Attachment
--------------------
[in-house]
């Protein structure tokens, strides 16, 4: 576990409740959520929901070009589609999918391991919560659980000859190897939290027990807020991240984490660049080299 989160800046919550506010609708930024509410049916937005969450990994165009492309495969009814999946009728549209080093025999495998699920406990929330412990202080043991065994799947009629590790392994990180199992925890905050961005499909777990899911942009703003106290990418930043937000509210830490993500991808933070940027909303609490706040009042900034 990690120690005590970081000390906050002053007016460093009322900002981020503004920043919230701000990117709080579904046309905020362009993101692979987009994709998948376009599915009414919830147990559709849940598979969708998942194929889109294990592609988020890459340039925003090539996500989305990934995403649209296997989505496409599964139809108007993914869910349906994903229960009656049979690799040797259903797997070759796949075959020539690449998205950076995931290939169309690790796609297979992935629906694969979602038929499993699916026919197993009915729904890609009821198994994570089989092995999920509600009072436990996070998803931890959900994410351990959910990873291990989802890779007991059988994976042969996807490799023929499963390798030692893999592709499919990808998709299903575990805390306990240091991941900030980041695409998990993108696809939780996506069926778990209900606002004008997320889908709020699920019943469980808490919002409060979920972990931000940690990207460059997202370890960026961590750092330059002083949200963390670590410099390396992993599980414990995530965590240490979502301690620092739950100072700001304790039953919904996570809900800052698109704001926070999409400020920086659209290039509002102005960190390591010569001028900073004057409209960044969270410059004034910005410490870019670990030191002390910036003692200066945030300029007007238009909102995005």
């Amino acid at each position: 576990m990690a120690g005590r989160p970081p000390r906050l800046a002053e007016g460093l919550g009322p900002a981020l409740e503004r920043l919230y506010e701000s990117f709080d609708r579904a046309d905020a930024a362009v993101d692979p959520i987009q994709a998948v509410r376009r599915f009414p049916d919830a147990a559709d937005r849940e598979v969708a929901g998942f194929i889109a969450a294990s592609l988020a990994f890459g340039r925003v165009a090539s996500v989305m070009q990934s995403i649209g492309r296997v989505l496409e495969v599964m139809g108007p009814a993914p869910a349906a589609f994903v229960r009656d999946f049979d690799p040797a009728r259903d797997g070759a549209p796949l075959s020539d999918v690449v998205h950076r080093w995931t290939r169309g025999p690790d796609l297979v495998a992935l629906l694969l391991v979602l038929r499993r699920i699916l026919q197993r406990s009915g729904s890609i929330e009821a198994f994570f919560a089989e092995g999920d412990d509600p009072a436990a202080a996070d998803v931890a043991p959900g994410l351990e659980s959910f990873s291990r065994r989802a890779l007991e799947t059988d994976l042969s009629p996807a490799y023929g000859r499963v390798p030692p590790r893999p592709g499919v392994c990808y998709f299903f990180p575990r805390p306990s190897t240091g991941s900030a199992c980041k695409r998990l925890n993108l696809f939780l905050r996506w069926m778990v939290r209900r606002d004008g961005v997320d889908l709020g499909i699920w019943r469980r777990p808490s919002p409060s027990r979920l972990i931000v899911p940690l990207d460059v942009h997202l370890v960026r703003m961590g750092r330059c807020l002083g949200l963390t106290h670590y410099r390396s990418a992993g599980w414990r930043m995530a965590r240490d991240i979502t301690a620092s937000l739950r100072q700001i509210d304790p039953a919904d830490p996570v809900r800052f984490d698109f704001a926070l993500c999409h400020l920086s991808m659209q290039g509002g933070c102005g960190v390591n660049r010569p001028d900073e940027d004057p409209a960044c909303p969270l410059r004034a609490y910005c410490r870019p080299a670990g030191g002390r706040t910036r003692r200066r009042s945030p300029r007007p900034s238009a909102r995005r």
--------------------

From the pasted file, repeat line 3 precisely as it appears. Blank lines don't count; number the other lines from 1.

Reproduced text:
């Amino acid at each position: 576990m990690a120690g005590r989160p970081p000390r906050l800046a002053e007016g460093l919550g009322p900002a981020l409740e503004r920043l919230y506010e701000s990117f709080d609708r579904a046309d905020a930024a362009v993101d692979p959520i987009q994709a998948v509410r376009r599915f009414p049916d919830a147990a559709d937005r849940e598979v969708a929901g998942f194929i889109a969450a294990s592609l988020a990994f890459g340039r925003v165009a090539s996500v989305m070009q990934s995403i649209g492309r296997v989505l496409e495969v599964m139809g108007p009814a993914p869910a349906a589609f994903v229960r009656d999946f049979d690799p040797a009728r259903d797997g070759a549209p796949l075959s020539d999918v690449v998205h950076r080093w995931t290939r169309g025999p690790d796609l297979v495998a992935l629906l694969l391991v979602l038929r499993r699920i699916l026919q197993r406990s009915g729904s890609i929330e009821a198994f994570f919560a089989e092995g999920d412990d509600p009072a436990a202080a996070d998803v931890a043991p959900g994410l351990e659980s959910f990873s291990r065994r989802a890779l007991e799947t059988d994976l042969s009629p996807a490799y023929g000859r499963v390798p030692p590790r893999p592709g499919v392994c990808y998709f299903f990180p575990r805390p306990s190897t240091g991941s900030a199992c980041k695409r998990l925890n993108l696809f939780l905050r996506w069926m778990v939290r209900r606002d004008g961005v997320d889908l709020g499909i699920w019943r469980r777990p808490s919002p409060s027990r979920l972990i931000v899911p940690l990207d460059v942009h997202l370890v960026r703003m961590g750092r330059c807020l002083g949200l963390t106290h670590y410099r390396s990418a992993g599980w414990r930043m995530a965590r240490d991240i979502t301690a620092s937000l739950r100072q700001i509210d304790p039953a919904d830490p996570v809900r800052f984490d698109f704001a926070l993500c999409h400020l920086s991808m659209q290039g509002g933070c102005g960190v390591n660049r010569p001028d900073e940027d004057p409209a960044c909303p969270l410059r004034a609490y910005c410490r870019p080299a670990g030191g002390r706040t910036r003692r200066r009042s945030p300029r007007p900034s238009a909102r995005r």